My attitude to the war is really just punitive, and Iraq was a target of opportunity. I am not a Wilsonian nation-builder. I don’t want to “bring democracy to Iraq.” I don’t, in fact, give a fig about the Iraqis. I am happy to leave barbarians alone to practice their unspeakable folkways, so long as they do not bother civilized peoples. When they do bother us, though, I want them smacked down with great ferocity. Saddam Hussein had been scoffing for years at the very concept of international order, in the belief that we would never pass from words to deeds. I wanted to see that belief confounded, and I am pleased that it has been. If the civilized world is never willing to back up its agreements, resolutions, and communiqués with force, then those fine documents are all worthless and civilization is impotent against its enemies. I am very glad to know that we have not yet reached that sorry pass.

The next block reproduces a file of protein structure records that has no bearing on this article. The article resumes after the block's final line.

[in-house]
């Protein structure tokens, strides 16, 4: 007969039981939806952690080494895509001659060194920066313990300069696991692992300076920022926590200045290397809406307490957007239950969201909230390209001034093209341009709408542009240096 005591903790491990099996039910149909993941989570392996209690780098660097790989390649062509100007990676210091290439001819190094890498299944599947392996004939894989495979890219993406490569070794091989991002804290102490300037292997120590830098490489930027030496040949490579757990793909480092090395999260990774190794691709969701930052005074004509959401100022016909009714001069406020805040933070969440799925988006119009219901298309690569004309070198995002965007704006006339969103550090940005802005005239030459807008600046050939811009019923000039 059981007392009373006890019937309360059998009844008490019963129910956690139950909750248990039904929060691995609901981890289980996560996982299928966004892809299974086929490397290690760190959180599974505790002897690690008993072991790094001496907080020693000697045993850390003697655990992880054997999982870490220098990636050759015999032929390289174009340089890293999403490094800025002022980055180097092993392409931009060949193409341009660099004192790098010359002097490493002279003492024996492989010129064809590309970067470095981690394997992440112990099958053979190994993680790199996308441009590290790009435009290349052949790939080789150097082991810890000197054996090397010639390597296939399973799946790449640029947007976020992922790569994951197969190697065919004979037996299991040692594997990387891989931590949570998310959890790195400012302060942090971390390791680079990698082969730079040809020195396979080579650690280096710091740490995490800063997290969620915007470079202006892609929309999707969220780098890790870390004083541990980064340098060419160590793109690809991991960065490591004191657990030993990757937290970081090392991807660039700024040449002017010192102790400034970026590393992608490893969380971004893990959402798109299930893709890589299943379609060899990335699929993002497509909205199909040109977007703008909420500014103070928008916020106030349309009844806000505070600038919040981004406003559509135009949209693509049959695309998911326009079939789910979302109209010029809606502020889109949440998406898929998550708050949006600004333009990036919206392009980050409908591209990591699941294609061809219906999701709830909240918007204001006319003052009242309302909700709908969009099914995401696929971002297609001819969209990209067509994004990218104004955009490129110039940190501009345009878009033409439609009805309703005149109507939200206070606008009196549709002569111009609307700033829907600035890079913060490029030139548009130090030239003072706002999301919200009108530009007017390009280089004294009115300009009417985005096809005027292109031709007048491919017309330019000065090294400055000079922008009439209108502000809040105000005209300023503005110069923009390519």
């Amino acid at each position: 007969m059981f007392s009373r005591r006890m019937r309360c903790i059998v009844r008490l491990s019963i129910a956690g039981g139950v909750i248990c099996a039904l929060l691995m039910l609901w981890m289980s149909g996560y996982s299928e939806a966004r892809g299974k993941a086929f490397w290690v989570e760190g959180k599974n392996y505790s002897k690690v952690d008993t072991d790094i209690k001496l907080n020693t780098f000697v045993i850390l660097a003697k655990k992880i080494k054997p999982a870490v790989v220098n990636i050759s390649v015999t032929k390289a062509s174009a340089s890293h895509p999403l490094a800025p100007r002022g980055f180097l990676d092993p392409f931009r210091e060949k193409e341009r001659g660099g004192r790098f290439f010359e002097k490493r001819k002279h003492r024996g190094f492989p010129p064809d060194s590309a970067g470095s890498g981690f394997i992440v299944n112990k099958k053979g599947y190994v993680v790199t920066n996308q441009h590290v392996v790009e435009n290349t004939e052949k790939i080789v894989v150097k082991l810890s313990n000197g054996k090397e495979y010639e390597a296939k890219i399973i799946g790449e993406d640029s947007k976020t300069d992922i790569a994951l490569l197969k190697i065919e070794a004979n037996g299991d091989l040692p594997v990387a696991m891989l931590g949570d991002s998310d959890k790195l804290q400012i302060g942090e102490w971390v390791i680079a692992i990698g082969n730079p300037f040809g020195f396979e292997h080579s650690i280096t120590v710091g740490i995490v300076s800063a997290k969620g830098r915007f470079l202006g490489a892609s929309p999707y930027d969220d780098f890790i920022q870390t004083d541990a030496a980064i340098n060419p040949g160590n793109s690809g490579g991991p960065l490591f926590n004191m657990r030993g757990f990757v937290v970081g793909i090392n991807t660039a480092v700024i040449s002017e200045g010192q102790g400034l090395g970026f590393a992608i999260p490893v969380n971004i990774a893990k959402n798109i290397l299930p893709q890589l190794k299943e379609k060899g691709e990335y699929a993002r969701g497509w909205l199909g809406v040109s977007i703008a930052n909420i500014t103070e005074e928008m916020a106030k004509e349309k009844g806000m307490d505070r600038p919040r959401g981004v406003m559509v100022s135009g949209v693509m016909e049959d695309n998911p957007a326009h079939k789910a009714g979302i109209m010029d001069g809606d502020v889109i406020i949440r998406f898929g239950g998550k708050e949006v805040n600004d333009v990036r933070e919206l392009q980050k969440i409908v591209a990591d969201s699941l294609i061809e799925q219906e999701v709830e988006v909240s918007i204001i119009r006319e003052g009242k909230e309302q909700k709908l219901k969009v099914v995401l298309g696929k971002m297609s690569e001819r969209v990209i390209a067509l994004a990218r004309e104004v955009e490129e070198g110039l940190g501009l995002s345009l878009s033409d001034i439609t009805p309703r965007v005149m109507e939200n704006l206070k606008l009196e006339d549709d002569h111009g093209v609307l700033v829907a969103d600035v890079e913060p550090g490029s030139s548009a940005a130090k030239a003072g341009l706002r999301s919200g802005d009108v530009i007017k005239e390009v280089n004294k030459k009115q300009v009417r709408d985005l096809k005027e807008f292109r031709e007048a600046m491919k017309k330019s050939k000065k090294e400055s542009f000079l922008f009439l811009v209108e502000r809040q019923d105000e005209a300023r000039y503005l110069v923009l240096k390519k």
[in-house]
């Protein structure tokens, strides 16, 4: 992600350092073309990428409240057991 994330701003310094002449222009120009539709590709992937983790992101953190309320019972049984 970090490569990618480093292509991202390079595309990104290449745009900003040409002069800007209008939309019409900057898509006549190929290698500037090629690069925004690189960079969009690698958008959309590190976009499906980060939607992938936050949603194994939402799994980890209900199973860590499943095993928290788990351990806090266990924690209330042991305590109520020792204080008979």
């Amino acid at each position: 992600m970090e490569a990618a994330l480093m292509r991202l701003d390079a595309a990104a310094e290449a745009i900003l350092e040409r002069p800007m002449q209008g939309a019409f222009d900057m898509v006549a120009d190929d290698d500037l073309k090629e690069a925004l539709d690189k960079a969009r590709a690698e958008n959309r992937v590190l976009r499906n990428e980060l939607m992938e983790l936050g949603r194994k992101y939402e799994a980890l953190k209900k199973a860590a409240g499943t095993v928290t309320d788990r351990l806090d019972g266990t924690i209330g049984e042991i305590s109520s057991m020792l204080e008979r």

I worry a lot that the civilized world, of which this nation is faute de mieux the leader, has sunk into an enervated lassitude, a condition in which it is unwilling to act against threatening, or just annoying, barbarians. Every time we defer to some United Nations resolution, every time we offer an olive branch to some thug ruler, every time we declare our willingness to sit around a table with some crazy demagogue, I think of the old League of Nations, which was mighty big on resolutions, olive branches, and sittings-around of tables. Of course, those things are the basic stuff of diplomacy, and we have to do a certain amount of them. There comes a point, though, where they don’t suffice, and a nation must act. Back in mid-2002 I feared that we had no will to attack Iraq, though I said I wanted us to. I really feared that we had no will, no guts, to chastise our enemies the way I wanted them chastised — not with U.N. resolutions, but with bombs, tanks, and artillery shells. When events proved me wrong, I was delighted. (I felt the same delight when Margaret Thatcher, Whom God Preserve, went to war over the Falkland Islands in 1982.) Now we must act, we really must act, against Iran; but we can’t, because of Iraq.